Study: Many Americans Don't Plan to Pay Off Debts
A growing number of Americans say they don't expect to ever emerge from debt.
A growing number of Americans say they don’t expect to ever emerge from debt.
CreditCards.com surveyed 1,001 American adults and found 18% don’t expect to pay off their debts during their lifetime, double the amount who gave the same answer last year.
On average, survey respondents said they expect to become debt-free by age 53. But nearly half—43%—said they expect to have debt until at least age 61. The number of Americans who expect to be debt-free by age 40 is less than 25%, CreditCards.com reported.
“It’s easy to feel paralyzed when you’re overloaded with debt and feel like you’ll never make it out, but the worst thing you can do is nothing,” said Matt Schulz, senior industry analyst at the website.
The study also showed a number of demographic disparities when it comes to debt and perceptions of debt. For instance, 21% of whites said they do not expect to ever be completely debt-free, while only 12% of non-whites had that expectation.
College graduates were also more likely to be optimistic about their ability to pay off debts. Interestingly, income did not have as much to do with debt optimism as might be expected.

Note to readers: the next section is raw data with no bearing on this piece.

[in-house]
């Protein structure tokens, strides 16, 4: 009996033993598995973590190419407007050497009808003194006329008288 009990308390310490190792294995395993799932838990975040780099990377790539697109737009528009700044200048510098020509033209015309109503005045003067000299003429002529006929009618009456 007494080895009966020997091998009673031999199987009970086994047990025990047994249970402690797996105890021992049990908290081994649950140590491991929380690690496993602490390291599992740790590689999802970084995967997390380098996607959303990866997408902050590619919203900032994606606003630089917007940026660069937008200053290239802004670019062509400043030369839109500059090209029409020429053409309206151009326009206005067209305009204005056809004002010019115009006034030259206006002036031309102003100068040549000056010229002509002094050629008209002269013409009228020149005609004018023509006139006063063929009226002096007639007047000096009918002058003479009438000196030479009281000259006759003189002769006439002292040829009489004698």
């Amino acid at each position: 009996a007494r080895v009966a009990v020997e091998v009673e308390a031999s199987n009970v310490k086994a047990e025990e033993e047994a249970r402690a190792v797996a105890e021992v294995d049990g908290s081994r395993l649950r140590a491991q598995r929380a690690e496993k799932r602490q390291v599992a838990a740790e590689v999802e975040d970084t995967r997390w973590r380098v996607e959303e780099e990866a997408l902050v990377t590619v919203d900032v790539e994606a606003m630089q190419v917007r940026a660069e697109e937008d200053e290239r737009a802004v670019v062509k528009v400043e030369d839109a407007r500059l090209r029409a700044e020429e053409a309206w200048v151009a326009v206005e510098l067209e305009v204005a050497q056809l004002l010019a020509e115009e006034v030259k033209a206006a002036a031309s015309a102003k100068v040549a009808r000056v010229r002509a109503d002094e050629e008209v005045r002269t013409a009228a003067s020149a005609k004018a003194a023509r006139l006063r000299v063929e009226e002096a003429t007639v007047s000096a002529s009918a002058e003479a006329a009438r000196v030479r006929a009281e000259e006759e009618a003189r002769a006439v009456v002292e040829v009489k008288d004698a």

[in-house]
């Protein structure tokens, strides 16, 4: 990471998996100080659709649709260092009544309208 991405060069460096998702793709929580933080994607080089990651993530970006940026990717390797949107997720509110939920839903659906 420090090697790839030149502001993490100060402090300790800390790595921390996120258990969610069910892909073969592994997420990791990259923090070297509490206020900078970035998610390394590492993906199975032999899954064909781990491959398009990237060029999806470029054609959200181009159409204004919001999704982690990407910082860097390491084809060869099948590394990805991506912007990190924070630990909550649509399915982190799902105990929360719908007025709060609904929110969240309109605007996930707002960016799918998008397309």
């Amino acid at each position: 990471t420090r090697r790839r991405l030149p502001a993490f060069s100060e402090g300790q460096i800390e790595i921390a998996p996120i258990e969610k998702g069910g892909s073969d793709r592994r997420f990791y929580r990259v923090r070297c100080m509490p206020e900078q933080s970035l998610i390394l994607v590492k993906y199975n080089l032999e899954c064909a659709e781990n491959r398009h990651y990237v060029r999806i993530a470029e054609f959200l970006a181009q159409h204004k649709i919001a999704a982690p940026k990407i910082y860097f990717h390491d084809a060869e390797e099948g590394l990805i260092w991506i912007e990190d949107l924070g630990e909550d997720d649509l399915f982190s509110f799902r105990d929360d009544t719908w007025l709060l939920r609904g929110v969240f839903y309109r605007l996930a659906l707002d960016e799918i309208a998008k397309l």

The highest income bracket in the survey—those with an annual income in excess of $75,000—were only “slightly” more optimistic about their debt than those in lower income categories. In fact, those in the highest income bracket were most likely to say they plan to take on debt this holiday season, though 55% of those expecting to go into holiday debt said they plan to pay it off in one month. Nearly three-quarters (74%) said they would have their holiday debts accounted for within 3 months.
Those nearing retirement were most likely to accumulate holiday debt. Nearly half (44%) of those in the 50-64 age bracket said they have accumulated holiday debt.
The survey was conducted by phone Dec. 4-7 by Princeton Survey Research Associates International.